This morning Mom and I got up (early) and went to Pepper Place, the pretty delightful market in downtown Birmingham that is held during the summer months. It feels highly European, which of course makes my brain go a little fuzzy along the edges with unashamed longing, with its booths of vegetables and unique jewelry and fresh flowers, but there’s also a distinctly Southern flavor to it. I mean… you are most likely not going to be getting straight-out-of-the-ground sweet taters and muscadine jam in Florence or Paris. Most of you probably don’t even know what a muscadine is… and to be honest, I don’t really know what a muscadine is, either, except that it makes really good jam and wine.

But the best part of Pepper Place, beyond all shadow of a doubt, is the dogs. 99% of of them are amazingly well behaved (and the tiny, yippy, ratty ones aren’t even to be considered dogs, in my book) and there are all shapes and sizes. And let me just tell you—I simply cannot resist. I’m not sure how many times I said, “Mom, look at that dog!” and “Oh, that one is so cute!” (and Mom said, “Kellum, dogs are your obsession, not mine). My favorite, however, is “Can I please pet your dog?” to which to owners inevitably say “Oh of course!” and then I get to pet the Labrador-Great Pyrenees mix or the Malamute or the golden retriever or the (my favorites) Labradoodle puppy or standard poodle. I’ve never even thought about poodles before (because, you know, poodles are snob dogs), but… I think I might like one. Without the ridiculous poof balls on its head and stuff—I don’t believe it haircuts for dogs.

So what does this bring us up to? I want a miniature Australian shepherd, a St. Bernard, St. Charles cavalier spaniel, a standard poodle, a Labradoodle, maybe a Corgi or a miniature Pinscher, a Koikerhondje, a Toller… oh boy. The list just goes on forever.

Yesterday I got my summerly ridiculously ridiculous hilarious sunburn…. It’s on just the tops of my thighs and stops exactly where my shorts stopped, then in the shape of my tank top, even with a little V from my necklace. The only part of me that didn’t burn that should have was the tops of my feet, which instead just tanned beautifully… in the shape of my Chacos, of course. Because I always tan/burn in my Chacos, because I love the tan lines. Go ahead, you can laugh.

Also, can I say—my brother Carter just graduated from high school. Do you have any idea how old that makes me feel? ANCIENT. That’s how old. He ought to still be in about seventh grade, which is where he kind of got stuck in my mind somehow—I think that’s when he first started getting cool. And he’s going to Harding with me next year, which will be excellent, for we will be best friends forever etc., etc. We even have chapel seats together. Haha… this is most my plan, not his… obviously.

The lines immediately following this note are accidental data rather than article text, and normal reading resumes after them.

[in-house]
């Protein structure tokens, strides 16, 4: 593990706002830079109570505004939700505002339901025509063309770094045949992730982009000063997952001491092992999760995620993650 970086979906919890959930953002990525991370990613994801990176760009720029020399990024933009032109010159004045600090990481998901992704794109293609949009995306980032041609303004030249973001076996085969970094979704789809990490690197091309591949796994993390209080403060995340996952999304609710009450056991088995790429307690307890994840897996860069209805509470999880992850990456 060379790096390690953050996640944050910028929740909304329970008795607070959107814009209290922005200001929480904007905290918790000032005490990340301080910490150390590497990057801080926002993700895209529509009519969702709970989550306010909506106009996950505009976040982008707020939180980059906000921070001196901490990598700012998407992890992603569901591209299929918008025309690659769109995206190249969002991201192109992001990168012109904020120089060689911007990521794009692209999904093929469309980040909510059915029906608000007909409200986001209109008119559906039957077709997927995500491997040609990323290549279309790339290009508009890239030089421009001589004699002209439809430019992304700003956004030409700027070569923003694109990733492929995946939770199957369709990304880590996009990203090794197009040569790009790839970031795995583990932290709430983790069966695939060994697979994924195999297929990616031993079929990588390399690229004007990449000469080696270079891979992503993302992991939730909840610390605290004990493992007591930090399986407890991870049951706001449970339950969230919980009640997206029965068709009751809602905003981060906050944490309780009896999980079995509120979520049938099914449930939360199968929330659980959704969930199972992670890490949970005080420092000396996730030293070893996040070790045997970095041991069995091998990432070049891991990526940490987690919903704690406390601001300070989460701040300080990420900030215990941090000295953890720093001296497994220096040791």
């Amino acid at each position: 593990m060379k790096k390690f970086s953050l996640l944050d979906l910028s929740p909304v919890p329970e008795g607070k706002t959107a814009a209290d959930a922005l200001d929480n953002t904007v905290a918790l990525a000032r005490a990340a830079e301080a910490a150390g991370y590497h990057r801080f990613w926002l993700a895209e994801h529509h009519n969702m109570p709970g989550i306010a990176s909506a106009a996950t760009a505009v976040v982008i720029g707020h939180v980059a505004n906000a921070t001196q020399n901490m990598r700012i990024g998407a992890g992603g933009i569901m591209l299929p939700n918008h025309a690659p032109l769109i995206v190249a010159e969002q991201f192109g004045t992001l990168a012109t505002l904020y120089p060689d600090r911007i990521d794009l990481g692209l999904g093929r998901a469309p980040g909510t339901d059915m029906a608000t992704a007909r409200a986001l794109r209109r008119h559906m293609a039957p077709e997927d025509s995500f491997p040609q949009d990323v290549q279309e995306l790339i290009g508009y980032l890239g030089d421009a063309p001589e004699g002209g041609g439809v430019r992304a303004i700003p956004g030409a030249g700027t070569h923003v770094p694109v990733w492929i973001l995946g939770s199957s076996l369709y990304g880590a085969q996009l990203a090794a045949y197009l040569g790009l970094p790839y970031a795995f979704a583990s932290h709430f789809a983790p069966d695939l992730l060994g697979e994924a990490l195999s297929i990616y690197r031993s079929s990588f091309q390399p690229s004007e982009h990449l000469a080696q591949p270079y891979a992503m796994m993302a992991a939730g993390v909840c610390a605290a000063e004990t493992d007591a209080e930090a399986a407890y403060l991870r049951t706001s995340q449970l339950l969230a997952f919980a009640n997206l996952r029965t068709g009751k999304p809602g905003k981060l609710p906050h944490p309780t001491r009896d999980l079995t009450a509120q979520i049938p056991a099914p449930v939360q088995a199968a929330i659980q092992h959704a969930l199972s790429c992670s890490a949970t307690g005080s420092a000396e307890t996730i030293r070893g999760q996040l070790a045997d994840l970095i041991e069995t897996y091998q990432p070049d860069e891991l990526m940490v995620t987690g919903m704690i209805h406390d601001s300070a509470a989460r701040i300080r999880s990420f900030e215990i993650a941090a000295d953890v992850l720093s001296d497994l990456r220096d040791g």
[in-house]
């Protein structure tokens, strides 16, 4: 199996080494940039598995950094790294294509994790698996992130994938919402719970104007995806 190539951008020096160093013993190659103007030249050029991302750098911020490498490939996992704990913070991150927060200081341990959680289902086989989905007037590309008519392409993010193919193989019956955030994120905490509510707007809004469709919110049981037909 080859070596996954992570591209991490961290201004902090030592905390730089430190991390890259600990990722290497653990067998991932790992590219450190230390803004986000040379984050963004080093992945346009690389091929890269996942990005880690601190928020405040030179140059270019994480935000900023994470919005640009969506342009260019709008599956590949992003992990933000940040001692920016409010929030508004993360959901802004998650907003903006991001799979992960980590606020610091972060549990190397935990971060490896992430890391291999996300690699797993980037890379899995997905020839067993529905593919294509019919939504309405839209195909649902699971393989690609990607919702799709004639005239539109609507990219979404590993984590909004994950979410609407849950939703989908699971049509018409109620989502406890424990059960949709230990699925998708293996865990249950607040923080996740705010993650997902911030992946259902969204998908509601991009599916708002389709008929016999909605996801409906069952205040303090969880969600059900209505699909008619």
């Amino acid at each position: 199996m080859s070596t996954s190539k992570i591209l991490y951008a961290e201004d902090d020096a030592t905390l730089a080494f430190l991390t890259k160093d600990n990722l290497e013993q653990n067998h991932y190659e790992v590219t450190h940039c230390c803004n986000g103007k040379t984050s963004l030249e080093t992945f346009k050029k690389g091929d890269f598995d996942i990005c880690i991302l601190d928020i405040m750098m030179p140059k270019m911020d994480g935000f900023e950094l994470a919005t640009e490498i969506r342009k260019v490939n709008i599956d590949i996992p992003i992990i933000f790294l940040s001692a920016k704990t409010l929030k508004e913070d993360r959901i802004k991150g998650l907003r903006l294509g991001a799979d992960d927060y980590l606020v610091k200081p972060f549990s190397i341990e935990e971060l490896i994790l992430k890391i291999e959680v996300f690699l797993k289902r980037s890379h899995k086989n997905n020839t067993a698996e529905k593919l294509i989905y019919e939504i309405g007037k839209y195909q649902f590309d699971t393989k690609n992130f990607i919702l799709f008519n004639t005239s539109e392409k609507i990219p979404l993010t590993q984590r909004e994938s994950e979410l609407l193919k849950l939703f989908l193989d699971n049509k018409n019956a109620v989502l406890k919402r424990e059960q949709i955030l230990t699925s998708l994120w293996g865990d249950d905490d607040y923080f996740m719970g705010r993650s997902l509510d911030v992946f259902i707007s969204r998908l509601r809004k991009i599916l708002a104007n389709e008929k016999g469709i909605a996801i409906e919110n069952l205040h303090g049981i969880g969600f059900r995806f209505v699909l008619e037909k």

Here’s a picture of a dog. Because I love dogs. And one day, I shall have one all my own….

Of dogs, and cats, and horses

Posted: July 22, 2010 in Uncategorized
Tags: ,

The last two days have passed in a rather wonderful haze of animal fur and slobber.

Right now, our dear dog Merlin is lying at my feet, looking content and happy that the world exists and that his family exists in it and that he exists within his family. He does not care that he is in stage three heart failure, plagued by arthritis, and on more medicines that the four humans put together. He’s just happy to be here.

(Zacchaeus, that miserable excuse of a cat, just went outside, since we decided to let him out before he shredded the ficus tree. He does, however, now come when we whistle, usually appearing as though he did not want to come but for some reason cannot resist. Therefore, we call it the Imperius Whistle.)

Yesterday night, I spent the night with Molly at the home of the people for whom she is house-sitting this week. As the wife in this family runs a system of dog shelters, they have two rescue dogs. One, Eli, became particular friends with me. Never have I seen a dog more friendly, more cuddly, or more prone to laying in either extremely odd positions (head in your lap pointing back towards his rear, butt sticking straight up in the air), or right on top of you, squishing the breath straight out of you and forgetting that he is a big dog and not a Pomeranian. Also, never have I seen a dog so completely convinced that he is cute, while simultaneously having almost no hair on his body (though normal amounts on his head and paws) because the groom shaved him down and he has a thyroid condition that keeps his hair from growing.

Liza and I hung out practically all day today since she was the only person to show up to Girls’ Bible Study (but it was okay because we had fun). During the afternoon, we went across the street from the Gammons’ (where I live part-time this summer) to her aunt and uncle’s house to swim with her sister, Adeline. However, most exciting was the aunt and uncle’s horses, which I got to pet, and feed water melon, and get bitten by, and get breathed on by. One was pregnant, and the aunt promised that she would call me when it starts going into labor, so I can see the birth!

I love animals.

. . . . . . . . . . . . .

There is no psychiatrist in the world like a puppy licking your face.

—Ben Williams